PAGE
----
Chapter 5: Candlestick Patterns

If you are reading this article, you surely know about most of the basic concepts related to foreign exchange trading. Basic knowledge can be very helpful in understanding candlestick patterns. These patterns can form an integral part of overall technical analysis and are used to predict future market movements. A candlestick chart is used to graphically depict the current price movements for a particular period of time and to show the future movements as well. The history of use of candlestick patterns can be traced back to late 18th century.

Candlestick patterns are obviously important tool to have in your arsenal for successful trading. However, precaution should be taken as the patterns can be very subjective. This is because of the fact that candlestick patterns fundamentally rely on predefined set of rules. Currently, at least 40 different such patterns are recognized and these patterns can range from very simple patterns to fundamentally complex patterns. Appropriate and careful selection of particular candlestick patterns are shown to have extraordinary favorable results. Big Black Candle, Three Black Crows, Long Legged Doji, Engulfing Bullish Line, Engulfing Bearish Line and Three White Soldiers are some of the famous candlestick patterns. Some of these patterns are further discussed below. However, before we move any further, it should be noted here that all of the candlestick patterns work well in their particular context of surrounding and limitations, including certain time limitations.

Before we go any further, let us incorporate the concept of price action trading, previously discussed in another article. Price action trading is known to increase the overall profitability of trade and is closely related with the concept of candlestick patterns.

Pin Bar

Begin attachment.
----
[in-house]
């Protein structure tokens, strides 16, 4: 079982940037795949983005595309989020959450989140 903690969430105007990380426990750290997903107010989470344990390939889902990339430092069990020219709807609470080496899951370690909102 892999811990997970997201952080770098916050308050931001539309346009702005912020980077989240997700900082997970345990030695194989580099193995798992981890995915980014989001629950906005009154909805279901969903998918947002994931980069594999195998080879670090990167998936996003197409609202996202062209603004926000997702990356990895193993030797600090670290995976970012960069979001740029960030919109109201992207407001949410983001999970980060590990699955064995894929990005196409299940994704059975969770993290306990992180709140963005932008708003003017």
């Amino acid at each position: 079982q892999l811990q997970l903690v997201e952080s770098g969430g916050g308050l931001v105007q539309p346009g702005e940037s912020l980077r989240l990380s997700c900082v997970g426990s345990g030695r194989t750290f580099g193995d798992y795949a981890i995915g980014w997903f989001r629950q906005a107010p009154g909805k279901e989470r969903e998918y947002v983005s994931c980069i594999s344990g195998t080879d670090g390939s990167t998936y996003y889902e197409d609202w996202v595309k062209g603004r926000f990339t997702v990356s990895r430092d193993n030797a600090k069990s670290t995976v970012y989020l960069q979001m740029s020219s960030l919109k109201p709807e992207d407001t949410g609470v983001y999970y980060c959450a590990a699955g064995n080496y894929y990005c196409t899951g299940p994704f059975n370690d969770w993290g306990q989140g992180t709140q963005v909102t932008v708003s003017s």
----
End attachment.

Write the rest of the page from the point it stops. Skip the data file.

First of all, we are going to discuss the pin bar price action pattern. Pin bar is specifically known to be highly accurate in trending markets. It has an obvious long tail and it may look like Pinocchio’s nose. Pin bars at certain support and resistance levels are often considered to be most accurate. Two simple and easy rules are often recommended in order to maximize one’s profit. Always buy above bullish pin bar (rejected support level) and sell below bearish pin bar (rejected resistance level).

Inside Bar

Another important tool is the inside bar. It can be used as a trend continuation signal as well as an important turning point signal. As a beginner, a trader should focus on its use as a continuation signal as other uses can be more sophisticated. Inside bars are most effective in daily as well as weekly charts and are often famous for minimizing risks and maximizing reward. Inside bars should not be used in any time frame less than a single day. In its graphical representation, an inside bar usually stays within the range of its immediate earlier bar. It can also be explained in these words that the second bar is likely to have a higher low and a lower high. Inside bar can be a great tool but it must be used with reasonable care. It is often recommended to place only a single order (sell or buy) according to the prevailing trend.

Fakey Bar

Like pin bar and inside bar, fakey bar can also be an important part of price action strategy. In any market, rejection of any important level can be easily indicated with the help of fakey bar. It is a common observation that market often seems to move in a single direction for a certain period of time and then suddenly reverses back. Such a situation can wipe out all market amateurs, leaving some experienced professionals with large sums of money. The fakey bar setup can be used to set off big and important moves in a foreign exchange market.

Engulfing Bar

Another important term related to this topic includes bullish engulfing and bearish engulfing. A bullish engulfing pattern is formed when a large bullish candlestick follows a small bearish candlestick. The small candlestick has small shadow (or tail), allowing the larger candlestick to cover the previous day’s entire candlestick. On the other hand, bearish engulfing pattern is the opposite. A large bearish candlestick follows a shorter bullish candlestick.

Bullish engulfing pattern usually means a declining security trend. It is recommended to take account of preceding and the following day’s price into consideration in order to make decisions. On the other hand, Bearish engulfing pattern suggests that bears are in control of the security. What it means is that an uptrend and peak is expected. However, similar recommendation of considering preceding and following day’s price is still applicable.

Both these engulfing patterns are seen with skepticism but these patterns have survived over the centuries and have helped millions of investors in making better decisions and trades. These candlestick patterns are specifically popular in Japan and many Japanese traders consider them as the most convincing tool when it comes to statistical analysis.